Network fedora 35 to windows 7

im trying to network my fedora laptop to windows 7 for file sharing/printing etc. Mainly for my office use. i have smb installed and see windows network but it says folder empty.
on the windows machine i cant see the laptop.

ive also tried via bluetooth (using a dongle on the windows 7 machine) but the fedora laptop keeps disconnecting after a few seconds.

any advice appreciated


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In theory, mind you, as I’ve not done this in quite some time …
dnf -y install samba-client cifs-utils (you indicate you’ve already done this)
smbclient sharename -U username (sharename could be ‘\JohnWork\C$’ for example, and username is your username in the Windows environment authorized to access the share, perhaps John). You’ll be prompted to enter a password if needed. Use the smbclient to verify that you can see files in the share, using ls for example, then exit. Success at this point means you’ve authenticated and access works.
For longer periods, you’ll want to mount the share: mount -t cifs -o vers=3.0,username=John '\\JohnWork\C$' /mnt
See various documents for mounting drives and automatic mounts at boot, or I can walk you through the steps.
Again, I’ve not tried this recently so there may be something missing. If you have issues, please paste output here using the </> markup so that it is readable.
Good luck

john@UNKNOWN ~]$ smbclient johwork -U johnpc
Password for [SAMBA\johnpc]:

johwork: Not enough '\' characters in service
Usage: smbclient [-?EgqBNPkV] [-?|--help] [--usage] [-M|--message=HOST] [-I|--ip-address=IP] [-E|--stderr] [-L|--list=HOST]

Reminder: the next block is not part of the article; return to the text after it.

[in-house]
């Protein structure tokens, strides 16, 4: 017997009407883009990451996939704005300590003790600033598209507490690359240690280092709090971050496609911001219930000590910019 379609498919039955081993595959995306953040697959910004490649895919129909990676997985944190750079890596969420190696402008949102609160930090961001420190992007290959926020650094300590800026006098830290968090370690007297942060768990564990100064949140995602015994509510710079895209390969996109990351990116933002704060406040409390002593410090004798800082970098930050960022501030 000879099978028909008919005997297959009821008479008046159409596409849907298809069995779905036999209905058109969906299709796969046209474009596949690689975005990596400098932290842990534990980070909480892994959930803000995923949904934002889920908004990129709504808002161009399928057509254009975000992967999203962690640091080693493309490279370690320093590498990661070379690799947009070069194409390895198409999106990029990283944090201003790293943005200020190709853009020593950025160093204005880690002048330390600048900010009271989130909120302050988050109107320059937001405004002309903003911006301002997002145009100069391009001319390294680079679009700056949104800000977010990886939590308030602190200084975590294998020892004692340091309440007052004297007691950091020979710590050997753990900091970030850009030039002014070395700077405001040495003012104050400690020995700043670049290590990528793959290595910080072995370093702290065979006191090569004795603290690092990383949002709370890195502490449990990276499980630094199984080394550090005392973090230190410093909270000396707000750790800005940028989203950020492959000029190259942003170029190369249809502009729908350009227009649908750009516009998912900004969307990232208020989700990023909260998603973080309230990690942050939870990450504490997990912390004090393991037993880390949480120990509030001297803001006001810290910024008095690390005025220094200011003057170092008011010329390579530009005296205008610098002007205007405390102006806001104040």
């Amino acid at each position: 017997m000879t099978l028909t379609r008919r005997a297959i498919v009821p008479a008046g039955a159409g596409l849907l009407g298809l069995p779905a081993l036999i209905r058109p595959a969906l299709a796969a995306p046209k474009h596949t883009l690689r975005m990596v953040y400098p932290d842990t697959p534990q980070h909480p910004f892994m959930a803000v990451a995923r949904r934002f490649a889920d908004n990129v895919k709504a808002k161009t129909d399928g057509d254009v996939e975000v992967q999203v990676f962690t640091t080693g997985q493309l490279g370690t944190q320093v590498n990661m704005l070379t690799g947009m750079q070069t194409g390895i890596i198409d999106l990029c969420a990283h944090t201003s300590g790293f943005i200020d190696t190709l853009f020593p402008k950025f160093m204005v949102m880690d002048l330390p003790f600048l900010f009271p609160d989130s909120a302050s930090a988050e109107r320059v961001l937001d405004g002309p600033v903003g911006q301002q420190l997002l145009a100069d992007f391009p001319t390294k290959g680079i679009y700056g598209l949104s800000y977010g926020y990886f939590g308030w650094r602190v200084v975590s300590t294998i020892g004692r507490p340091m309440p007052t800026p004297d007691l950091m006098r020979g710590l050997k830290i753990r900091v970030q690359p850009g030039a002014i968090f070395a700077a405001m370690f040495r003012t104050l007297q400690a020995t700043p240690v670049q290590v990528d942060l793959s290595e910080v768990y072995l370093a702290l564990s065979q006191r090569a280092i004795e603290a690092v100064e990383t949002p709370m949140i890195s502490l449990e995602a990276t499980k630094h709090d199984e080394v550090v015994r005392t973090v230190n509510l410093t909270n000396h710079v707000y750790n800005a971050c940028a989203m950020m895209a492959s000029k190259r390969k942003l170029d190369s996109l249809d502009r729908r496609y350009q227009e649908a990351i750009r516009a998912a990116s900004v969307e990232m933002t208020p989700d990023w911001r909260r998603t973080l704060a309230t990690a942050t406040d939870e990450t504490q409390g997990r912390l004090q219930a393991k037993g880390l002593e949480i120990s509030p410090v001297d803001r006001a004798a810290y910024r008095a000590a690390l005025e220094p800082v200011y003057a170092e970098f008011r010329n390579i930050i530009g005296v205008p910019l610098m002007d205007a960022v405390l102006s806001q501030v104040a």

[-T|--tar=<c|x>IXFvgbNan] [-D|--directory=DIR] [-c|--command=STRING] [-b|--send-buffer=BYTES] [-t|--timeout=SECONDS]
        [-p|--port=PORT] [-g|--grepable] [-q|--quiet] [-B|--browse] [-d|--debuglevel=DEBUGLEVEL] [--debug-stdout]
        [-s|--configfile=CONFIGFILE] [--option=name=value] [-l|--log-basename=LOGFILEBASE] [--leak-report] [--leak-report-full]
        [-R|--name-resolve=NAME-RESOLVE-ORDER] [-O|--socket-options=SOCKETOPTIONS] [-m|--max-protocol=MAXPROTOCOL]
        [-n|--netbiosname=NETBIOSNAME] [--netbios-scope=SCOPE] [-W|--workgroup=WORKGROUP] [--realm=REALM]
        [-U|--user=[DOMAIN/]USERNAME[%PASSWORD]] [-N|--no-pass] [--password=STRING] [--pw-nt-hash]
        [-A|--authentication-file=FILE] [-P|--machine-pass] [--simple-bind-dn=DN] [--use-kerberos=desired|required|off]
        [--use-krb5-ccache=CCACHE] [--use-winbind-ccache] [--client-protection=sign|encrypt|off] [-k|--kerberos] [-V|--version]
        [OPTIONS] service <password>
[john@UNKNOWN ~]$ 

Yeah, that won’t work. The SMB path will look like \\servername\sharename, two leading backslashes, server name, another backslash, sharename. And on the shell command line, that path will likely need to be enclosed in single quotes. If you have a Windows system available on the network, you can look at the properties of the share using the Windows Explorer. If you’re trying to access your own data on your work Windows system, you’ll have to “share” it from there, then you can look at the properties of your share. If the share is instead mounted on a Windows system with a drive letter, the drive letter properties will show the share name you need to use. In my home network I have an SMB server named worksys and a shared directory work, so the SMB path is \\worksys\work.

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